Hurricane Bertha 1990

Preliminary Report
Hurricane Bertha
24 July - 02 August 1990


Tropical Storm Arthur (TS)
Hurricane Bertha (1)
Tropical Storm Cesar (TS)
Hurricane Diana (2)
Tropical Storm Edouard (TS)
Tropical Storm Fran (TS)
Hurricane Gustav (3)
Tropical Storm Hortense (TS)
Hurricane Isidore (2)
Hurricane Josephine (1)
Hurricane Klaus (1)
Hurricane Lili (1)
Tropical Storm Marco (TS)
Hurricane Nana (1)

Bertha was an Atlantic hurricane that originated from a non-tropical area of low pressure near Cape Hatteras, North Carolina. The northern portion of a tropical wave, however, did interact with the system during its formative stage.


a. Synoptic History

A tropical wave emerged from the northwest coast of Africa on 15 July and split on the 20th in the mid-tropical Atlantic with the northern portion organizing briefly several hundred nautical miles east-northeast of the Leeward Islands on the 23rd. Meanwhile, a trailing tropical wave was in the process of developing into Tropical Storm Arthur and a frontal system was approaching the east coast of the Unites States. by 1200 UTC on the 24th, a low pressure area formed just southeast of Cape Hatteras, North Carolina, ahead of the frontal zone.

The northern portion of the tropical wave disorganized rapidly due to the shearing while continuing northwestward and the Hatteras low moved southeastward in association with an upper low. By 1800 UTC on the 25th while Arthur was entering the Caribbean Sea, the northern portion of the original tropical wave was approaching the Hatteras low, and that low began recurving southwestward toward Florida. The first satellite classification of the system occurred then.

For the next 36 hours, the low pressure system continued drifting southwestward with little change in strength. In retrospect, it is estimated that Tropical Depression Three formed 290 nautical miles east of Daytona Beach near 0600 UTC, 27 July. The tropical depression drifted to within 245 nautical miles east-northeast of Cape Canaveral, Florida before looping cyclonically northeastward. Based on 40-mph sustained winds reported by the Russian ship "Akademik Zavaritsaky" (UNUG), the depression was deemed to have reached tropical storm strength at 0000 UTC on the 28th. The first of 40 Air Force reconnaissance aircraft fixes for Bertha over the next four days was at 0316 UTC on the 28th. That fix revealed 61-mph winds at the flight altitude of 1500 feet.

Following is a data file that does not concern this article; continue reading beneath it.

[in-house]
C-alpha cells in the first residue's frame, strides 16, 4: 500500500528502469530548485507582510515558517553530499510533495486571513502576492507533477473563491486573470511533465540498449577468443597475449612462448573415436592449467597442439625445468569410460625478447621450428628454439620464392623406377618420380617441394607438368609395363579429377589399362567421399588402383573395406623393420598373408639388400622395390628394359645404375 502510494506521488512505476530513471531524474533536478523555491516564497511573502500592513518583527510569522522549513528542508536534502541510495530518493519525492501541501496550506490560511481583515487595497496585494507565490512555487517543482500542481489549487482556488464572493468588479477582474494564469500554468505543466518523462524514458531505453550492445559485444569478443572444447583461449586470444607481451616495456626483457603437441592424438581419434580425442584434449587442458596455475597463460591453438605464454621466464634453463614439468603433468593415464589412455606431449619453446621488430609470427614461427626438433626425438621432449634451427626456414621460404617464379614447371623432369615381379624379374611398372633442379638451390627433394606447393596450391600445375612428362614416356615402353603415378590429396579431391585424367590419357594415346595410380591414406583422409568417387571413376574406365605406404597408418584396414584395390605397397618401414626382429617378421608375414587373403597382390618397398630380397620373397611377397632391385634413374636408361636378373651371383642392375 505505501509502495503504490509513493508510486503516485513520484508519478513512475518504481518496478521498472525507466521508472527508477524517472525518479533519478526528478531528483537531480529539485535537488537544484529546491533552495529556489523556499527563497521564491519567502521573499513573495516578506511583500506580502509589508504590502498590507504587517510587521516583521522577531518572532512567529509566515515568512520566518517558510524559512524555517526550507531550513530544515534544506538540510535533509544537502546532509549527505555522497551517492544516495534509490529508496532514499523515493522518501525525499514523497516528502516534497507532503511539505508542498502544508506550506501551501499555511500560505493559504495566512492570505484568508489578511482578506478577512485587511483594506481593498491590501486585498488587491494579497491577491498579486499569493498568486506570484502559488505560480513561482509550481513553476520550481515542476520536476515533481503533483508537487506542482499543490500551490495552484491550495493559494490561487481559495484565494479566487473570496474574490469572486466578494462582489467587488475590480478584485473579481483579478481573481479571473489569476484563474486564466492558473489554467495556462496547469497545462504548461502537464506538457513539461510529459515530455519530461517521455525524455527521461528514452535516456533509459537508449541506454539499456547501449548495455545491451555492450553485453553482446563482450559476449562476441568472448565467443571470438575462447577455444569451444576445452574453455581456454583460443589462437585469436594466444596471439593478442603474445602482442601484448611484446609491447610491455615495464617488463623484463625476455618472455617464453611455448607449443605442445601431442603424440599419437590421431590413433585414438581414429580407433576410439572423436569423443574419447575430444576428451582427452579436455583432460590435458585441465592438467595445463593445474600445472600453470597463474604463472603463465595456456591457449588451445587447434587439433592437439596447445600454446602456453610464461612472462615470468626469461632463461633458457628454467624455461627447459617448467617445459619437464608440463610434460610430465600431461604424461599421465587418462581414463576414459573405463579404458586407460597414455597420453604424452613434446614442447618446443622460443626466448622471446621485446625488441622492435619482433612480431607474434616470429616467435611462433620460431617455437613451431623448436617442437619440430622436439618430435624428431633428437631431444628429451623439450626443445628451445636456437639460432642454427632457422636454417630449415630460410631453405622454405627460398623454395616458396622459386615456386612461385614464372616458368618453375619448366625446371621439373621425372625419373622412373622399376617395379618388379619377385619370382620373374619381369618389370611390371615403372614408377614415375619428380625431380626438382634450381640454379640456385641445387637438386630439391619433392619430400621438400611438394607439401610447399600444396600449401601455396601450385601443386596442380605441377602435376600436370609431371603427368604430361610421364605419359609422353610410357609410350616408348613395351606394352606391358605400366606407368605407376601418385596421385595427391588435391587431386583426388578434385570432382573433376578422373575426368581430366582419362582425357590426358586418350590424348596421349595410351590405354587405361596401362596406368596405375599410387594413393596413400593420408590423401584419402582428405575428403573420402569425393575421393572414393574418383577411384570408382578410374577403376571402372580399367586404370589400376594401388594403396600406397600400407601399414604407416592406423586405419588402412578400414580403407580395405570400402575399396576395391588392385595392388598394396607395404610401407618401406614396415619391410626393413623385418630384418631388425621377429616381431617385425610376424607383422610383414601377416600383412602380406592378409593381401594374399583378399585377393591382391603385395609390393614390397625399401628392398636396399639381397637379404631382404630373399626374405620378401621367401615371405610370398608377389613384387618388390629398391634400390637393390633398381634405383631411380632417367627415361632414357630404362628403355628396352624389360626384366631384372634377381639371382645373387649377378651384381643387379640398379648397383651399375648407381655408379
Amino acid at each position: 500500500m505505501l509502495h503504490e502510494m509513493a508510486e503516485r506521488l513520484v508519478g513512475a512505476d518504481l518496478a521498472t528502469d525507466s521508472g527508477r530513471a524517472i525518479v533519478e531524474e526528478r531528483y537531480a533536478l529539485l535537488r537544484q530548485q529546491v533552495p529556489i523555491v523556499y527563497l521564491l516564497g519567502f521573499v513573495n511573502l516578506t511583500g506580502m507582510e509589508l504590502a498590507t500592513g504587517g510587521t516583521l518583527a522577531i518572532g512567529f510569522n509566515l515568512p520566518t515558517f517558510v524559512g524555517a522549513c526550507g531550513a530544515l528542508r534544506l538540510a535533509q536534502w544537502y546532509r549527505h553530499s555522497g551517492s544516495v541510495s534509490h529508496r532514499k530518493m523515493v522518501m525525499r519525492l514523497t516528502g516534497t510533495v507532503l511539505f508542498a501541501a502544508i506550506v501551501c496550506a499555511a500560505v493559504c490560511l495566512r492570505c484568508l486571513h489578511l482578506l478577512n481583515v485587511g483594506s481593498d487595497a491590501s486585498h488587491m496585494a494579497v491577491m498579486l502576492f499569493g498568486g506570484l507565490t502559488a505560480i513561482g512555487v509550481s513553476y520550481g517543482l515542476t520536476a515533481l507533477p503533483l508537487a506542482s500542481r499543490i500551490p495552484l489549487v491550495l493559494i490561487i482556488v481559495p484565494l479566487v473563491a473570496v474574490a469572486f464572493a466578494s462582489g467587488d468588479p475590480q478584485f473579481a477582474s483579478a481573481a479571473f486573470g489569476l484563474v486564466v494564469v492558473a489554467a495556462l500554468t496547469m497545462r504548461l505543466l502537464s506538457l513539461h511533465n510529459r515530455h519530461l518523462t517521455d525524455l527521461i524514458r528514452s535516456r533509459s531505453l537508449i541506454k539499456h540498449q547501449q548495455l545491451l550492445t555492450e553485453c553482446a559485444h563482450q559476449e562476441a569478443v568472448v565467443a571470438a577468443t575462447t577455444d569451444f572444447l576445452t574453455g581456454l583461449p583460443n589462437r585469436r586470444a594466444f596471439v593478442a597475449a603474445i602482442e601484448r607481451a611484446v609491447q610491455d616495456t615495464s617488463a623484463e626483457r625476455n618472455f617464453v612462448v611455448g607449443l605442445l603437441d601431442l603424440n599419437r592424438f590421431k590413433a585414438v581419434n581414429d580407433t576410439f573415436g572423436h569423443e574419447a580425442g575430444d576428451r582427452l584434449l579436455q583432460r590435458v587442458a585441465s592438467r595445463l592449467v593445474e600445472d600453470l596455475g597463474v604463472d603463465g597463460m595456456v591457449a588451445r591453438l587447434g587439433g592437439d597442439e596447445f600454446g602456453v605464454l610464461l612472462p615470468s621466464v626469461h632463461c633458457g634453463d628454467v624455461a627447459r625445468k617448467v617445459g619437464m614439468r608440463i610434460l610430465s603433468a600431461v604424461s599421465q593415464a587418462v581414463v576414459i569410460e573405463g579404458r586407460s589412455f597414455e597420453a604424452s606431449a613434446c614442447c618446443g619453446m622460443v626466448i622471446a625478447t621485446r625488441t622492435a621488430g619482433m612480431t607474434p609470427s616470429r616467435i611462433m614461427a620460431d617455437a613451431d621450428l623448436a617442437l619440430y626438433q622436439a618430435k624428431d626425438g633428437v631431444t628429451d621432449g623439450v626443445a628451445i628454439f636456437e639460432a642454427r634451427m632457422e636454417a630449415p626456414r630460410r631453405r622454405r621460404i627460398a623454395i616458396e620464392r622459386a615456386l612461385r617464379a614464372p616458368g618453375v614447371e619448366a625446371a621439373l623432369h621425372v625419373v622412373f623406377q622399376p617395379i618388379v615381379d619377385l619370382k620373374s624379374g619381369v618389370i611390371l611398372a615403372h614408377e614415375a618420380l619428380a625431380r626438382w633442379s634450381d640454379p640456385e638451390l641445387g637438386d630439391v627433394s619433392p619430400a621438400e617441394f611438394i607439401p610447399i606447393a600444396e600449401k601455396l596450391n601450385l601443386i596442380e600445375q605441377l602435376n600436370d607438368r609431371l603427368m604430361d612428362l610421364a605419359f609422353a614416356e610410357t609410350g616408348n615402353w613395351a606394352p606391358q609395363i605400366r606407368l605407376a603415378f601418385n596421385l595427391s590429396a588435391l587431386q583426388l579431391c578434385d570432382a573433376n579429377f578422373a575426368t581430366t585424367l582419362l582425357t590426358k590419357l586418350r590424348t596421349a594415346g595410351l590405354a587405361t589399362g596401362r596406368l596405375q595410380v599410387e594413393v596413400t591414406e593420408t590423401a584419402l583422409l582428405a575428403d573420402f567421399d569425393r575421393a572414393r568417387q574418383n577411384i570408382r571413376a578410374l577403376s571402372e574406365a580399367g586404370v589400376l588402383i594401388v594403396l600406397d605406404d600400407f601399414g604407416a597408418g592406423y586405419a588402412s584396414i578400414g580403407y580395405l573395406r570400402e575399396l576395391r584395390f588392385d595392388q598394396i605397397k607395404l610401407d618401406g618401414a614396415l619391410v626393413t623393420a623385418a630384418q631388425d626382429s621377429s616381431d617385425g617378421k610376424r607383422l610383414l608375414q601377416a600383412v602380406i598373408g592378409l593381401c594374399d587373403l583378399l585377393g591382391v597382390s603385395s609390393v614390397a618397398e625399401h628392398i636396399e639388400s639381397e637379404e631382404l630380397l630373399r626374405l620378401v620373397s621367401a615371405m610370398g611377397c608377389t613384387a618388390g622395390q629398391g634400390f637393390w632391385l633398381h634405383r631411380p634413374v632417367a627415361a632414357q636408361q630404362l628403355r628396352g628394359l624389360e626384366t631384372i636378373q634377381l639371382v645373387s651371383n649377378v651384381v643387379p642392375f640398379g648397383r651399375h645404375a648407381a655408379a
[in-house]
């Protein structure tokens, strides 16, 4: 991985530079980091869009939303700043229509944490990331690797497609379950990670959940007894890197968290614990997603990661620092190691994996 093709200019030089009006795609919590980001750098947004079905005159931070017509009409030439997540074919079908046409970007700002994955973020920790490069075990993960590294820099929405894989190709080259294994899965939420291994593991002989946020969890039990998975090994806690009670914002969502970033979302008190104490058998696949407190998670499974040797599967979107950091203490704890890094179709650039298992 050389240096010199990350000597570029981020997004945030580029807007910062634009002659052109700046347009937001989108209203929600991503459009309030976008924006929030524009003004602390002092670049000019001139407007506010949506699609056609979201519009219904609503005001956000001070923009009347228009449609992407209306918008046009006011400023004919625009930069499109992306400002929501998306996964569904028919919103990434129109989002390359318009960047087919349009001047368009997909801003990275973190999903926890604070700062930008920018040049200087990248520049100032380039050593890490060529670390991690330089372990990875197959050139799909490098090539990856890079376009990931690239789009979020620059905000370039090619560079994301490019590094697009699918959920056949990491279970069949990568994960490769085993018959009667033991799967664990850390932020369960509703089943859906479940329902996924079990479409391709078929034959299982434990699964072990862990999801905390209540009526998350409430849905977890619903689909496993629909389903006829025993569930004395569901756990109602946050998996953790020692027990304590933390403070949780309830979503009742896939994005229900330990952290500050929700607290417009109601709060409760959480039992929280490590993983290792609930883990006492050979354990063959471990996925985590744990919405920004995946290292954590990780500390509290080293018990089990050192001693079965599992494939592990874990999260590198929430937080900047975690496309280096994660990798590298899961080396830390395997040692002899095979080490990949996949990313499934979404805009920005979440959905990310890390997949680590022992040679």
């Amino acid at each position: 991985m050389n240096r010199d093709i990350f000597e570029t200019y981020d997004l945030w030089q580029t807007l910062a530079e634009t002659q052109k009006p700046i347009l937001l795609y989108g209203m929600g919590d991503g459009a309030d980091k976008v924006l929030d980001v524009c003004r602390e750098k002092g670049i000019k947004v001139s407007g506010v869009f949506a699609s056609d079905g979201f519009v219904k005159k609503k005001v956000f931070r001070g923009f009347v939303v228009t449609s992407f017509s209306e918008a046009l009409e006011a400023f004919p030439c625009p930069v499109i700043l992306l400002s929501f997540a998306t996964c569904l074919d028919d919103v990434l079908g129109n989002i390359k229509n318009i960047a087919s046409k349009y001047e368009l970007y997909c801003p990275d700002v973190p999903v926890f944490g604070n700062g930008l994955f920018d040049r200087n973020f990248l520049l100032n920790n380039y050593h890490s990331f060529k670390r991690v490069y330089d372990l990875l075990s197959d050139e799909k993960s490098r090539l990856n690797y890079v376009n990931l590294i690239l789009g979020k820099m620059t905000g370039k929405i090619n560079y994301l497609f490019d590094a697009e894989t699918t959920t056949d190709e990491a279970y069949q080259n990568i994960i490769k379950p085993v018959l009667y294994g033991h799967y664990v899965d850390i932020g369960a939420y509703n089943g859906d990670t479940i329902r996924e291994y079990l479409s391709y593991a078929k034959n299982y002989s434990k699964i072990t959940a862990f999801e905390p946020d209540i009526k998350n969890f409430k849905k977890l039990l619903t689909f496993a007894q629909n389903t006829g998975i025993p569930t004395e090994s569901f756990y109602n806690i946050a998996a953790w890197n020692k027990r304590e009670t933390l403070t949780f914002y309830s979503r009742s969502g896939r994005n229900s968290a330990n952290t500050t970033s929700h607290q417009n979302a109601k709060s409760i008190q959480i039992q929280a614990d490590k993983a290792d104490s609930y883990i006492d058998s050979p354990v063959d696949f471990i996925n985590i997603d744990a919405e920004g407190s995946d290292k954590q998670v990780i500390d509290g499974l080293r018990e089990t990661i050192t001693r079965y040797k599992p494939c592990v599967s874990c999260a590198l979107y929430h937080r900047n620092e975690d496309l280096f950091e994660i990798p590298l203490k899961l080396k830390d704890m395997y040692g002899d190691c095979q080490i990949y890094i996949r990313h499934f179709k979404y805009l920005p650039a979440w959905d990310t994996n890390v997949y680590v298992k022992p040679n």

Tropical Storm Bertha drifted northeastward during the 28th. Air Force reconnaissance reports from 2100 UTC on the 28th to 0000 UTC on the 29th showed 90-mph winds at 850 mb and extrapolated surface pressures in the vicinity of 990 mb. Thus, the system is estimated to have reached hurricane strength near 0000 UTC, 29 July, 465 nautical miles west-southwest of Bermuda. At that time, ridging from a strong Bermuda high extended across to the northeastern United States.

Hurricane Bertha experienced strong shearing while continuing northeastward and weakened to a tropical storm at 1800 UTC on the 29th with the center displaced from the convection. There was some speculation as to whether or not Bertha was becoming subtropical during this period because the deep convection was 60-180 nautical miles from the center. However, deep convection returned progressively closer to the center and the center was under the central dense overcast by 1200 UTC on the 30th. An Air Force reconnaissance plane at 1102 UTC found 92-mph winds at the 1500-feet flight level with a surface pressure of 988 mb. Thus, Bertha became a hurricane again near 1200 UTC, 30 July, 255 nautical miles east of Cape Hatteras, North Carolina, six days after Bertha's incipient stage as a low pressure area just southeast of Cape Hatteras.